Sunday, November 28, 2010

'First the Muslims and Minarets, Now Criminals'

The audacity of people to want to remove foreign criminals from their midst and not levy onerous taxes on the wealthy. The next thing you know a tea party will break out in Switzerland.
Most Swiss voting in a referendum have approved the easier expulsion of foreigners convicted of serious crimes such as murder, according to preliminary computer projections released on Sunday by national television.

In the latest sign of growing hostility to immigration in the Alpine state, 53 percent of voters accepted a proposal to deport automatically foreigners convicted of crimes including rape or trafficking in drugs or people.
How is it hostile to want to remove rapists from your midst? It only seems logical.
The margin of error for the initial result was 3 percent, the polling group GFS Bern said, but computer projections are considered highly accurate. The referendum was officially held on Sunday but many Swiss voted earlier by postal ballot.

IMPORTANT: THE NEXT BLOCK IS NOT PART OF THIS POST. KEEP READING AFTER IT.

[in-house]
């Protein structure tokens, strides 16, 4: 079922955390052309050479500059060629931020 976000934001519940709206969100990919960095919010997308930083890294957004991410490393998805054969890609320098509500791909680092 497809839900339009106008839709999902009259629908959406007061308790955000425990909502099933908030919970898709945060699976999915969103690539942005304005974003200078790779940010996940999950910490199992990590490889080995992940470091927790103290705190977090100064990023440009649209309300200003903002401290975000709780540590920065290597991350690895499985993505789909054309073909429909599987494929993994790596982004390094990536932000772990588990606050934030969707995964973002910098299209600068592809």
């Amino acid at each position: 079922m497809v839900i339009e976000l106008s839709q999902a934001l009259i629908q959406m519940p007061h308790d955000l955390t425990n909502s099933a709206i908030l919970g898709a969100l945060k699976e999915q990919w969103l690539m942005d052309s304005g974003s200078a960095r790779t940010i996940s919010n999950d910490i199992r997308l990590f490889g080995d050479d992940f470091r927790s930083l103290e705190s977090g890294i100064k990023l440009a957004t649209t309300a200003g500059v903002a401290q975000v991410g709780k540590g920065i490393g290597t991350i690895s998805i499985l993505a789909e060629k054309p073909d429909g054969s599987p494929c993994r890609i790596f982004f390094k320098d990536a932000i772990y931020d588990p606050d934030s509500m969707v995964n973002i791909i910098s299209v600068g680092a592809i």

The initiative was put forward by the right-wing Swiss People's Party (SVP), which has played on rising fear about immigration in recent years to become the country's biggest political movement.

Posters for the SVP's proposal show a group of white sheep kicking a black sheep off the Swiss flag. They first ran when the SVP was collecting signatures for the referendum.

"First the Muslims and minarets, now criminals," said Mohammed, a native of Lebanon who recently received his Swiss passport. "We're not all criminals."
Well, Mo, if you're not a criminal then what have you got to worry about?
Last year the Swiss backed a ban on construction of new minarets, drawing international condemnation.
Really? International condemnation? From where, exactly?
In the same referendum, 58 percent of voters shot down a second proposal that would have imposed a minimum cantonal (state) tax on the very rich, the preliminary figures showed.

The center-left Social Democrats (SP) proposed levying a minimum tax of 22 percent on income above 250,000 Swiss francs ($251,200). But support for the measure waned after business lobby economiesuisse warned it could trigger an exodus of the rich and their companies.
Stunning, isn't it? People actually vote with their pocketbooks? Those with money who employ people could actually move to avoid the taxes? Perish the thought.

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